Jim Nelson and René Agredano are different. They aren’t waiting for retirement to get out and see the country. They are a young married couple (he’s 40; she’s 38) off on a yearlong adventure, traveling the nation’s back roads in an RV.
Before putting their careers on hold, the couple had what many would regard as an idyllic life, running a marketing communications and graphics business out of their 100-year-old home in the coastal town of Eureka, California. But they were putting in 12-hour workdays and getting burned out. When their dog, Jerry, was diagnosed with bone cancer and had a leg amputated, it hit them like any serious illness of a family member, and they decided to reassess their lives.
“Neither one of us had seen much of the country, or taken any real time off,” Jim said. “We’d both been working full time since college, and never stopped. Even though we were nowhere near retirement age, we agreed that if we didn’t take some time to find our true calling, life would just pass us by.”
So the couple sold their business and home, got rid of most of their possessions, and bought a 2006 Dodge Ram diesel pickup truck and a new 24-foot Arctic Fox fifth wheel.
Business and Pleasure
What makes their cross-country odyssey unusual is that they are also making it into a business venture, using their skills as computer geeks to become RV bloggers on the Internet. At their Web site, www.liveworkdream.com, you can follow their trip as they post new entries nearly every day, supplemented with photos and video. You’ll also find maps of their journey, lists of RVing resources, a soundtrack page with lyrics to classic road trip tunes, RV books and other selected items sold through amazon.com, and ads from Google. The site documents the couple’s journey, but also is intended to share ideas with others planning sabbaticals or similar life changes.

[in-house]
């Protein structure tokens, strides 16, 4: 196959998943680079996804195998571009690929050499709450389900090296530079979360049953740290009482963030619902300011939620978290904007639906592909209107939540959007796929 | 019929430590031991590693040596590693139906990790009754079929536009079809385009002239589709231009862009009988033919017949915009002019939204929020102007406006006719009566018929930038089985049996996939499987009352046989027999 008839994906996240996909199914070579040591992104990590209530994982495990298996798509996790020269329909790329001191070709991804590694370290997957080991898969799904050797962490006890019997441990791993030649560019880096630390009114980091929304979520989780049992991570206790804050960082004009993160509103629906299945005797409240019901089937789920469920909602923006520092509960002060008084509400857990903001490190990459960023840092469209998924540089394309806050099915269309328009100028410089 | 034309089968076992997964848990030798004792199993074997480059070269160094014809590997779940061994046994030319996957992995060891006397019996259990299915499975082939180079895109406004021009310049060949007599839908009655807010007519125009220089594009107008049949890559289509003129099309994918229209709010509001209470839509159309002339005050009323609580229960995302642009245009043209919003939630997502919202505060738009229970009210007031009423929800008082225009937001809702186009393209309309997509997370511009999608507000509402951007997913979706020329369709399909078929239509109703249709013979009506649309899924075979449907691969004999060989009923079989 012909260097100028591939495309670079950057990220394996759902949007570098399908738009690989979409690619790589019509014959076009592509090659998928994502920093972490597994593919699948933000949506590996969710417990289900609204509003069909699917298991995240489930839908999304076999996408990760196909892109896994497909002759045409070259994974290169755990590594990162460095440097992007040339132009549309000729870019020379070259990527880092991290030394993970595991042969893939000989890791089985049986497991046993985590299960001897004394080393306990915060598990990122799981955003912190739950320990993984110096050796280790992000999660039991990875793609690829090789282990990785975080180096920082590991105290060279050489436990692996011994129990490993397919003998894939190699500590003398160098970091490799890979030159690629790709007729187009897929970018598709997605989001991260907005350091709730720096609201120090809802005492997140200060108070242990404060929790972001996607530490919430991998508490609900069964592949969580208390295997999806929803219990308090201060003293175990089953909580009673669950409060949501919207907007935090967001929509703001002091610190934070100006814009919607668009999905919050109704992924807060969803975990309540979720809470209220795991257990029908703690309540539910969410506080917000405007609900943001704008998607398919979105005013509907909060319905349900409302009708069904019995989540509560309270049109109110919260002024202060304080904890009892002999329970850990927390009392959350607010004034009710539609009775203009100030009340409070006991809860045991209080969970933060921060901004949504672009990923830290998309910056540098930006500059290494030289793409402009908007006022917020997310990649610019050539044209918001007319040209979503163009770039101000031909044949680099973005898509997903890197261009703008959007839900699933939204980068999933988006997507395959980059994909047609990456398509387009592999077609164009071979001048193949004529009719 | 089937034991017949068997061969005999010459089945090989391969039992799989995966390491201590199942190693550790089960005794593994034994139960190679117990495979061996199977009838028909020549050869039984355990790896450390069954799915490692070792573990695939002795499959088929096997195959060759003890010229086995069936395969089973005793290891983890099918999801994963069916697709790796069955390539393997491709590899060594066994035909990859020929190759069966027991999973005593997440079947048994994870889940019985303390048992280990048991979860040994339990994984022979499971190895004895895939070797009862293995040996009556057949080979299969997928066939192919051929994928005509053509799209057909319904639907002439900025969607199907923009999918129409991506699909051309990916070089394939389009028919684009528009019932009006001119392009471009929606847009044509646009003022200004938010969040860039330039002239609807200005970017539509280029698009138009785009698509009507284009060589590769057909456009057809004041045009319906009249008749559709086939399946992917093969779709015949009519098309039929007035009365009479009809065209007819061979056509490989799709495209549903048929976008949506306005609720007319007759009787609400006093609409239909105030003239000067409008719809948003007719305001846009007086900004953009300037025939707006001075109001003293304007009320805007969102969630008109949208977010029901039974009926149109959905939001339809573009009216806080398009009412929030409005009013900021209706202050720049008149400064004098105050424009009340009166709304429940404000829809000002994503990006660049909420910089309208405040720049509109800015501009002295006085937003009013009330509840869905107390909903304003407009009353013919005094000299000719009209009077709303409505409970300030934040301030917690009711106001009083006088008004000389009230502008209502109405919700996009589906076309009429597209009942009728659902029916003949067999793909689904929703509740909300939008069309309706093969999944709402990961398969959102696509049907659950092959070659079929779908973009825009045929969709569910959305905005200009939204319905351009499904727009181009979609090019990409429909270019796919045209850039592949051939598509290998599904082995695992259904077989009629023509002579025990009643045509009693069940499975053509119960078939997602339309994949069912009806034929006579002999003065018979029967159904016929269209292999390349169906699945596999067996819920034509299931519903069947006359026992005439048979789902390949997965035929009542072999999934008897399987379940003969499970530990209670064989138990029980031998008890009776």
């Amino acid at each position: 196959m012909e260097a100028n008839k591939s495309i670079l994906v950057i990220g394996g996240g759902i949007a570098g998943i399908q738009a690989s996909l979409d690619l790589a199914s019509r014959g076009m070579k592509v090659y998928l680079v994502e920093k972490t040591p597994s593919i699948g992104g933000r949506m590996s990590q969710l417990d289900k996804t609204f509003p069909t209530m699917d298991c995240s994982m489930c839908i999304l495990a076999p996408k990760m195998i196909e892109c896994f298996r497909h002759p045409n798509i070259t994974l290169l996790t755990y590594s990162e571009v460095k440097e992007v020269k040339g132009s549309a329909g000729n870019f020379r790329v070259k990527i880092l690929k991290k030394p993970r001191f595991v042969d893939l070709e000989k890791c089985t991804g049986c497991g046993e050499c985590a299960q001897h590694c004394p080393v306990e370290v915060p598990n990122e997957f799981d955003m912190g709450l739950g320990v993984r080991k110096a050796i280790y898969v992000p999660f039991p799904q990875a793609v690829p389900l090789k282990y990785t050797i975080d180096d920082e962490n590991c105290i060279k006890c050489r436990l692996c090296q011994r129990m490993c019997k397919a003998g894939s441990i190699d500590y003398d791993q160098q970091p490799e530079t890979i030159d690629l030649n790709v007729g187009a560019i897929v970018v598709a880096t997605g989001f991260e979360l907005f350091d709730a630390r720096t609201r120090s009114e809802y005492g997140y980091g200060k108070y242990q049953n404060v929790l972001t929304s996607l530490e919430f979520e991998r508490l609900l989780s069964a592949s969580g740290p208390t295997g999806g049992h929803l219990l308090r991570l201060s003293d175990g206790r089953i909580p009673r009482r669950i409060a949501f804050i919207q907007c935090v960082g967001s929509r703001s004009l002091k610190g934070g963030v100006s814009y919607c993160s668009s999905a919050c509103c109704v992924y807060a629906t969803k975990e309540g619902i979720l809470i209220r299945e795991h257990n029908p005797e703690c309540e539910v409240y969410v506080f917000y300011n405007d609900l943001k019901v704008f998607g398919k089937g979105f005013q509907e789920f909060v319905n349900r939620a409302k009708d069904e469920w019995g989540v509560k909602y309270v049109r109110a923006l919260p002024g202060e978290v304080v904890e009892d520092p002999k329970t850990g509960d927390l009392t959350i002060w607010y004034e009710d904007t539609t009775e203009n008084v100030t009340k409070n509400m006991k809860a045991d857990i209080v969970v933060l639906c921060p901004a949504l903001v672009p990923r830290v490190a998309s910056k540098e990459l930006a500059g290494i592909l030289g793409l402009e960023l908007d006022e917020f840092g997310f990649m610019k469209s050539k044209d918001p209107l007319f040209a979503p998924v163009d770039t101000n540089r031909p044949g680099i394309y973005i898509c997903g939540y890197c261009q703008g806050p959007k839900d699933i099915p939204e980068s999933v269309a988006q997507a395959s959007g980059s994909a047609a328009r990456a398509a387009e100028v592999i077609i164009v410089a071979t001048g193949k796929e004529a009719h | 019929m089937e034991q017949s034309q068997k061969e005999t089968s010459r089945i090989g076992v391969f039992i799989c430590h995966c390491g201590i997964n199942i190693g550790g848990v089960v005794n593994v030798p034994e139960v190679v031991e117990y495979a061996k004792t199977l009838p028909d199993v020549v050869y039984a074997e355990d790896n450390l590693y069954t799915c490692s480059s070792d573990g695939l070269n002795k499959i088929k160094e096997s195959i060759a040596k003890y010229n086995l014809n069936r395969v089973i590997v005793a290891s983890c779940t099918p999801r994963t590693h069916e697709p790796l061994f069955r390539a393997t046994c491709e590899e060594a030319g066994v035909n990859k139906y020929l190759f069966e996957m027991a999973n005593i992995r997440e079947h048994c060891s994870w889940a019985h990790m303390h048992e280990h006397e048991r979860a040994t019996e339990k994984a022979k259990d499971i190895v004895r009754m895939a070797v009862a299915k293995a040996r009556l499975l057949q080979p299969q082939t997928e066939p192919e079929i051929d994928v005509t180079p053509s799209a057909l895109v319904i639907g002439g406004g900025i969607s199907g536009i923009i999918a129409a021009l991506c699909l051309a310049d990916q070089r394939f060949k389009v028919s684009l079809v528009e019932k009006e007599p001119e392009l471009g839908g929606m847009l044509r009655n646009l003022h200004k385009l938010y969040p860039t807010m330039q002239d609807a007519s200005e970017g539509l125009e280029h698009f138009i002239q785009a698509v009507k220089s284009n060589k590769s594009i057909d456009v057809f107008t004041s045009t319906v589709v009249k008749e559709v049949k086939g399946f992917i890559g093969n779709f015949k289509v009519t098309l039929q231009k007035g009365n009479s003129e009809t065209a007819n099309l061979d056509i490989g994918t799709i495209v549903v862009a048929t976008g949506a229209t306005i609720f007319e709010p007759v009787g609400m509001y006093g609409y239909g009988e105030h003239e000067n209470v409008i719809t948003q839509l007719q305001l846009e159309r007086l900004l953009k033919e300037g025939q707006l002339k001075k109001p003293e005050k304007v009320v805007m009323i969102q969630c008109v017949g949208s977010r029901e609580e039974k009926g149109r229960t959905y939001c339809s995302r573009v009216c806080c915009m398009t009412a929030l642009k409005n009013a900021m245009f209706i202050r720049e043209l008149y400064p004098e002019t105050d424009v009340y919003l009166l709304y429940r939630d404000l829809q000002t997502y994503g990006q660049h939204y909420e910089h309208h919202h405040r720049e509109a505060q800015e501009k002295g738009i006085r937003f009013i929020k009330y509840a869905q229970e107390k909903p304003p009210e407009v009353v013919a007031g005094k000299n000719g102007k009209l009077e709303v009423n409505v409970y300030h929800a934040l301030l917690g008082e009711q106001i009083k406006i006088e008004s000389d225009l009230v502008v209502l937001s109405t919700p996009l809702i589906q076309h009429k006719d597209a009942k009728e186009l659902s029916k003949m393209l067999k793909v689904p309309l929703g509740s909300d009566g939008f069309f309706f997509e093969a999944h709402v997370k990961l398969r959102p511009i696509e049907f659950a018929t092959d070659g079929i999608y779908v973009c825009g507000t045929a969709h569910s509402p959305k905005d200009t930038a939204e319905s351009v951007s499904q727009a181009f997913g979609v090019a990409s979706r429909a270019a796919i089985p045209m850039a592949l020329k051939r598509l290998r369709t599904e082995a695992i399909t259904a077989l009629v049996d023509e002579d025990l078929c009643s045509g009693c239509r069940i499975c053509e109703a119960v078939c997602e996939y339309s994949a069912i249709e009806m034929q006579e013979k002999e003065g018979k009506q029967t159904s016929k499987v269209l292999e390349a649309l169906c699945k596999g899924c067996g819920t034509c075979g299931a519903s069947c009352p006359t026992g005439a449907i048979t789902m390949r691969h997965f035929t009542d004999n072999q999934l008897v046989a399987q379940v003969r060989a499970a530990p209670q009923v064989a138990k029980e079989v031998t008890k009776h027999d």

The couple has another Web site, www.agreda.com, where they promote other enterprises, including a service to help people compose digital scrapbooks. And their dog, Jerry, has his own blog at tripawds.com, a Web site they set up to assist pet owners coping with canine cancer.
These Internet marketing and advertising efforts aren’t yielding much income at this point, they say, but it’s possible that the blogs could grow to support a full-time life on the road. If that doesn’t work out, they will have to buy a business or find some other way to earn a living. Meanwhile, Jim and René and their three-legged dog are getting a great look at the whole country so they can see where they might like to settle down and what occupations they might pursue.
After picking up their fifth wheel in Portland, Oregon, they set out in early June from Eureka, traveling southeast through Nevada to Arizona, then northward past Mt. Rushmore to Minnesota and east to Pennsylvania, where I caught up with them by telephone.
Jim said the most surprising thing so far on their trip was how easily they adapted to full-time RVing, even though they had practically no experience as RVers. Their fifth wheel has worked well for them and is so comfortable that they have abandoned their plan to spend occasional nights at a hotel.
They have mostly stayed away from big cities and concentrated on small towns and the countryside. They figure they can always fly into a city and visit it, but they’ll never see the out-of-the-way places unless they do it on a road trip. René said her biggest surprise was how much she liked the Midwest. “I never thought I would like it,” she said. “It is so beautiful.”
Jim and René are running their truck on biodiesel wherever they can find it, and have installed a solar power system to increase their ability to camp without hookups. They bought an Internet satellite system for high-speed access, and the service has been much more reliable than their cell phones.
What they didn’t buy is a TV. At night, instead of watching TV, they are busy on the Internet, updating their Web sites. And if they want to watch a DVD, they can do it on their computer.
You can get a day-by-day account of their experiences at their Web site. It’s all there, from cafes where you can find good (and bad) biscuits and gravy to tips for full-time RVing.
Jim and René said they hope to inspire others of working age to follow their example and take a long break to see the country. “People should do things like this when they are young enough to really enjoy it to the fullest,” Jim said. Rene added: “If more people did this, we’d have happier, more balanced adults, and the country might be a better place for it.”
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